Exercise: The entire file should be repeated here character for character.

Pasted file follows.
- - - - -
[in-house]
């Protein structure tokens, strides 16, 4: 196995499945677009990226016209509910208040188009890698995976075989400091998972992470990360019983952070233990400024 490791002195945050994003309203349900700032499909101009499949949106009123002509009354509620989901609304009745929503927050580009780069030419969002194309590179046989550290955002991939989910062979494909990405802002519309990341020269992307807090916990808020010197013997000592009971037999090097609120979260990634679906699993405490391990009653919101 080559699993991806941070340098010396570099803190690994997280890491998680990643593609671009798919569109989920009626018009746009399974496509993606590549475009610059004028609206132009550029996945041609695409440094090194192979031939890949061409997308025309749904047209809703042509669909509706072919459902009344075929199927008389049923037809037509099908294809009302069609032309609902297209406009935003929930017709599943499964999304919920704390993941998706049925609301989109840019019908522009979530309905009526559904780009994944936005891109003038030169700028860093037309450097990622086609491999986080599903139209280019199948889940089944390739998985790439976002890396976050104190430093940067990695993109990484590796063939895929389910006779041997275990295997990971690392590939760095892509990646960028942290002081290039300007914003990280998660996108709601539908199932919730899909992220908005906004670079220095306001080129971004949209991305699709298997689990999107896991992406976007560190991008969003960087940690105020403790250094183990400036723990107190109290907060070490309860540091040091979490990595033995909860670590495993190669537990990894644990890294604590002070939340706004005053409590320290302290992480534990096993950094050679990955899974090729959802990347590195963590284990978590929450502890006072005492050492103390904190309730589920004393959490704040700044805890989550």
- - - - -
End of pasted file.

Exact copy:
[in-house]
């Protein structure tokens, strides 16, 4: 196995499945677009990226016209509910208040188009890698995976075989400091998972992470990360019983952070233990400024 490791002195945050994003309203349900700032499909101009499949949106009123002509009354509620989901609304009745929503927050580009780069030419969002194309590179046989550290955002991939989910062979494909990405802002519309990341020269992307807090916990808020010197013997000592009971037999090097609120979260990634679906699993405490391990009653919101 080559699993991806941070340098010396570099803190690994997280890491998680990643593609671009798919569109989920009626018009746009399974496509993606590549475009610059004028609206132009550029996945041609695409440094090194192979031939890949061409997308025309749904047209809703042509669909509706072919459902009344075929199927008389049923037809037509099908294809009302069609032309609902297209406009935003929930017709599943499964999304919920704390993941998706049925609301989109840019019908522009979530309905009526559904780009994944936005891109003038030169700028860093037309450097990622086609491999986080599903139209280019199948889940089944390739998985790439976002890396976050104190430093940067990695993109990484590796063939895929389910006779041997275990295997990971690392590939760095892509990646960028942290002081290039300007914003990280998660996108709601539908199932919730899909992220908005906004670079220095306001080129971004949209991305699709298997689990999107896991992406976007560190991008969003960087940690105020403790250094183990400036723990107190109290907060070490309860540091040091979490990595033995909860670590495993190669537990990894644990890294604590002070939340706004005053409590320290302290992480534990096993950094050679990955899974090729959802990347590195963590284990978590929450502890006072005492050492103390904190309730589920004393959490704040700044805890989550």